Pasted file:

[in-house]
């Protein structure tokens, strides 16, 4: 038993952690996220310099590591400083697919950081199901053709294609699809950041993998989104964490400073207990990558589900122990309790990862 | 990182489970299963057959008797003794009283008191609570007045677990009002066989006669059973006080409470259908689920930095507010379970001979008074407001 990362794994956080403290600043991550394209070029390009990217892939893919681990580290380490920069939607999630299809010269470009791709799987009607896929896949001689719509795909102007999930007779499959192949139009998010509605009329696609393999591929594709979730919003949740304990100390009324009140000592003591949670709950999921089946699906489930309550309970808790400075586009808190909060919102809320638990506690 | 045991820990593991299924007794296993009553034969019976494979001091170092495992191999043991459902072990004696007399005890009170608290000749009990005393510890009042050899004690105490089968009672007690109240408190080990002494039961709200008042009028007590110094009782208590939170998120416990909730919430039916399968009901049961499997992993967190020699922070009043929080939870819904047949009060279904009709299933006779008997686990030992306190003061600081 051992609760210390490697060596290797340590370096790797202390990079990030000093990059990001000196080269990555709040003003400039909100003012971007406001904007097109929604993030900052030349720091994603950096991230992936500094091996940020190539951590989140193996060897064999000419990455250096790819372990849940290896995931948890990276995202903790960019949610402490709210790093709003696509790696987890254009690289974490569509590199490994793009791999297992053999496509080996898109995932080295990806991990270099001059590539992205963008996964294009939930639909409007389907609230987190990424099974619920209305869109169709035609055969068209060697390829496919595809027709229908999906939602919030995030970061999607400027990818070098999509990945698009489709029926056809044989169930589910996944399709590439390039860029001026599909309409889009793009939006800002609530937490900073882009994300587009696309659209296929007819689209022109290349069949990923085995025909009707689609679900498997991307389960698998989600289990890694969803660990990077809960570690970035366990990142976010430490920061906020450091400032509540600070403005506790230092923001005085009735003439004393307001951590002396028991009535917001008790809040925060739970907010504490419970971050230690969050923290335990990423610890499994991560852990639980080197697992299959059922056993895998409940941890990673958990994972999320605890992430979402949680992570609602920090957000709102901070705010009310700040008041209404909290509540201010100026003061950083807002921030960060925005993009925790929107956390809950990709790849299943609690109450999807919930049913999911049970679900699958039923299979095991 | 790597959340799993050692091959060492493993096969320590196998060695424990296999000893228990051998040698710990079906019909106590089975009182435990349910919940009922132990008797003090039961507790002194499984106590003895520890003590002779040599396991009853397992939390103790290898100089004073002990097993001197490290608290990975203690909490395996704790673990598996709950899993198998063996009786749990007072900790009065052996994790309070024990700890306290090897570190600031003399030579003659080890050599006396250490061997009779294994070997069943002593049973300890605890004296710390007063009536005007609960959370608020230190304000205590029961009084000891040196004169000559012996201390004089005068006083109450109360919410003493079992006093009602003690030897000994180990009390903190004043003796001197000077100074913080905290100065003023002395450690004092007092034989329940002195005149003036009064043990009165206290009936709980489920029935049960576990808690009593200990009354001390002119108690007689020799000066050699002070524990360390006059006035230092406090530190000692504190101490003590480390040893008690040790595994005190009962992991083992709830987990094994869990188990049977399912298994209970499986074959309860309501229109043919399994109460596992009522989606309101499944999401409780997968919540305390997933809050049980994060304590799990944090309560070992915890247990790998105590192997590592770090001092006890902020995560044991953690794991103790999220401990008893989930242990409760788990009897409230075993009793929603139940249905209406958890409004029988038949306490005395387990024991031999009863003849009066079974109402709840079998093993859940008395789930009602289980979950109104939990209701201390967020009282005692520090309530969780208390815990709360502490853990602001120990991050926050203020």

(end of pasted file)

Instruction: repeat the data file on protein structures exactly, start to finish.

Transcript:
[in-house]
């Protein structure tokens, strides 16, 4: 038993952690996220310099590591400083697919950081199901053709294609699809950041993998989104964490400073207990990558589900122990309790990862 | 990182489970299963057959008797003794009283008191609570007045677990009002066989006669059973006080409470259908689920930095507010379970001979008074407001 990362794994956080403290600043991550394209070029390009990217892939893919681990580290380490920069939607999630299809010269470009791709799987009607896929896949001689719509795909102007999930007779499959192949139009998010509605009329696609393999591929594709979730919003949740304990100390009324009140000592003591949670709950999921089946699906489930309550309970808790400075586009808190909060919102809320638990506690 | 045991820990593991299924007794296993009553034969019976494979001091170092495992191999043991459902072990004696007399005890009170608290000749009990005393510890009042050899004690105490089968009672007690109240408190080990002494039961709200008042009028007590110094009782208590939170998120416990909730919430039916399968009901049961499997992993967190020699922070009043929080939870819904047949009060279904009709299933006779008997686990030992306190003061600081 051992609760210390490697060596290797340590370096790797202390990079990030000093990059990001000196080269990555709040003003400039909100003012971007406001904007097109929604993030900052030349720091994603950096991230992936500094091996940020190539951590989140193996060897064999000419990455250096790819372990849940290896995931948890990276995202903790960019949610402490709210790093709003696509790696987890254009690289974490569509590199490994793009791999297992053999496509080996898109995932080295990806991990270099001059590539992205963008996964294009939930639909409007389907609230987190990424099974619920209305869109169709035609055969068209060697390829496919595809027709229908999906939602919030995030970061999607400027990818070098999509990945698009489709029926056809044989169930589910996944399709590439390039860029001026599909309409889009793009939006800002609530937490900073882009994300587009696309659209296929007819689209022109290349069949990923085995025909009707689609679900498997991307389960698998989600289990890694969803660990990077809960570690970035366990990142976010430490920061906020450091400032509540600070403005506790230092923001005085009735003439004393307001951590002396028991009535917001008790809040925060739970907010504490419970971050230690969050923290335990990423610890499994991560852990639980080197697992299959059922056993895998409940941890990673958990994972999320605890992430979402949680992570609602920090957000709102901070705010009310700040008041209404909290509540201010100026003061950083807002921030960060925005993009925790929107956390809950990709790849299943609690109450999807919930049913999911049970679900699958039923299979095991 | 790597959340799993050692091959060492493993096969320590196998060695424990296999000893228990051998040698710990079906019909106590089975009182435990349910919940009922132990008797003090039961507790002194499984106590003895520890003590002779040599396991009853397992939390103790290898100089004073002990097993001197490290608290990975203690909490395996704790673990598996709950899993198998063996009786749990007072900790009065052996994790309070024990700890306290090897570190600031003399030579003659080890050599006396250490061997009779294994070997069943002593049973300890605890004296710390007063009536005007609960959370608020230190304000205590029961009084000891040196004169000559012996201390004089005068006083109450109360919410003493079992006093009602003690030897000994180990009390903190004043003796001197000077100074913080905290100065003023002395450690004092007092034989329940002195005149003036009064043990009165206290009936709980489920029935049960576990808690009593200990009354001390002119108690007689020799000066050699002070524990360390006059006035230092406090530190000692504190101490003590480390040893008690040790595994005190009962992991083992709830987990094994869990188990049977399912298994209970499986074959309860309501229109043919399994109460596992009522989606309101499944999401409780997968919540305390997933809050049980994060304590799990944090309560070992915890247990790998105590192997590592770090001092006890902020995560044991953690794991103790999220401990008893989930242990409760788990009897409230075993009793929603139940249905209406958890409004029988038949306490005395387990024991031999009863003849009066079974109402709840079998093993859940008395789930009602289980979950109104939990209701201390967020009282005692520090309530969780208390815990709360502490853990602001120990991050926050203020």